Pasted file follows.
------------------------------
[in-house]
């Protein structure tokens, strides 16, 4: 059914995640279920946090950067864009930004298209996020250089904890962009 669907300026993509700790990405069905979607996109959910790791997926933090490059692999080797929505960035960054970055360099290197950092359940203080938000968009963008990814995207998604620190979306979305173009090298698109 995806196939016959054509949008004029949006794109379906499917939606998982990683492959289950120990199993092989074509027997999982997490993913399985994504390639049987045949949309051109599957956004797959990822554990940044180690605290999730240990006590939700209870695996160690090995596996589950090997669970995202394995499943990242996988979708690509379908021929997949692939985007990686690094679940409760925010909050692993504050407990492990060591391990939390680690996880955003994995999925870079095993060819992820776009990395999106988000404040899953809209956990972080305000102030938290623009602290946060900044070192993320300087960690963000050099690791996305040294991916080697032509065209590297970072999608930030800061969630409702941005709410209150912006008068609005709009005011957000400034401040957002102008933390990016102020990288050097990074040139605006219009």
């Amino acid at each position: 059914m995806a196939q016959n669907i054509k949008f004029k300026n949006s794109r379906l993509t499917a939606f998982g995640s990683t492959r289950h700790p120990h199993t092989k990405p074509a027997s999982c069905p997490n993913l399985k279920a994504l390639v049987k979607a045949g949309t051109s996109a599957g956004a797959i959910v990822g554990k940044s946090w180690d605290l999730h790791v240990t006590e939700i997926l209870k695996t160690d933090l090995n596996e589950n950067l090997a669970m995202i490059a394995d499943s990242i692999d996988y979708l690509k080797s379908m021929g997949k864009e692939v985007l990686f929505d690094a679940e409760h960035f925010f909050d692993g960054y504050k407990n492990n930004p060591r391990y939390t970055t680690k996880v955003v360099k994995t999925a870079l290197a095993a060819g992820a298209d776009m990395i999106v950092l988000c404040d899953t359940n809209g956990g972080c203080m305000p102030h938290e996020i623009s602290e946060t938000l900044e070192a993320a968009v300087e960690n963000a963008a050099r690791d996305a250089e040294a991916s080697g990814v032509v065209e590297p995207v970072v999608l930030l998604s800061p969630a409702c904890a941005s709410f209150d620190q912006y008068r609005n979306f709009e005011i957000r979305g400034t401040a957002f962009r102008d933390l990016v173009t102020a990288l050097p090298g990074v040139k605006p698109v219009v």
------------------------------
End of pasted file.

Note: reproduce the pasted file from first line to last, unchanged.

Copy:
[in-house]
């Protein structure tokens, strides 16, 4: 059914995640279920946090950067864009930004298209996020250089904890962009 669907300026993509700790990405069905979607996109959910790791997926933090490059692999080797929505960035960054970055360099290197950092359940203080938000968009963008990814995207998604620190979306979305173009090298698109 995806196939016959054509949008004029949006794109379906499917939606998982990683492959289950120990199993092989074509027997999982997490993913399985994504390639049987045949949309051109599957956004797959990822554990940044180690605290999730240990006590939700209870695996160690090995596996589950090997669970995202394995499943990242996988979708690509379908021929997949692939985007990686690094679940409760925010909050692993504050407990492990060591391990939390680690996880955003994995999925870079095993060819992820776009990395999106988000404040899953809209956990972080305000102030938290623009602290946060900044070192993320300087960690963000050099690791996305040294991916080697032509065209590297970072999608930030800061969630409702941005709410209150912006008068609005709009005011957000400034401040957002102008933390990016102020990288050097990074040139605006219009």
């Amino acid at each position: 059914m995806a196939q016959n669907i054509k949008f004029k300026n949006s794109r379906l993509t499917a939606f998982g995640s990683t492959r289950h700790p120990h199993t092989k990405p074509a027997s999982c069905p997490n993913l399985k279920a994504l390639v049987k979607a045949g949309t051109s996109a599957g956004a797959i959910v990822g554990k940044s946090w180690d605290l999730h790791v240990t006590e939700i997926l209870k695996t160690d933090l090995n596996e589950n950067l090997a669970m995202i490059a394995d499943s990242i692999d996988y979708l690509k080797s379908m021929g997949k864009e692939v985007l990686f929505d690094a679940e409760h960035f925010f909050d692993g960054y504050k407990n492990n930004p060591r391990y939390t970055t680690k996880v955003v360099k994995t999925a870079l290197a095993a060819g992820a298209d776009m990395i999106v950092l988000c404040d899953t359940n809209g956990g972080c203080m305000p102030h938290e996020i623009s602290e946060t938000l900044e070192a993320a968009v300087e960690n963000a963008a050099r690791d996305a250089e040294a991916s080697g990814v032509v065209e590297p995207v970072v999608l930030l998604s800061p969630a409702c904890a941005s709410f209150d620190q912006y008068r609005n979306f709009e005011i957000r979305g400034t401040a957002f962009r102008d933390l990016v173009t102020a990288l050097p090298g990074v040139k605006p698109v219009v």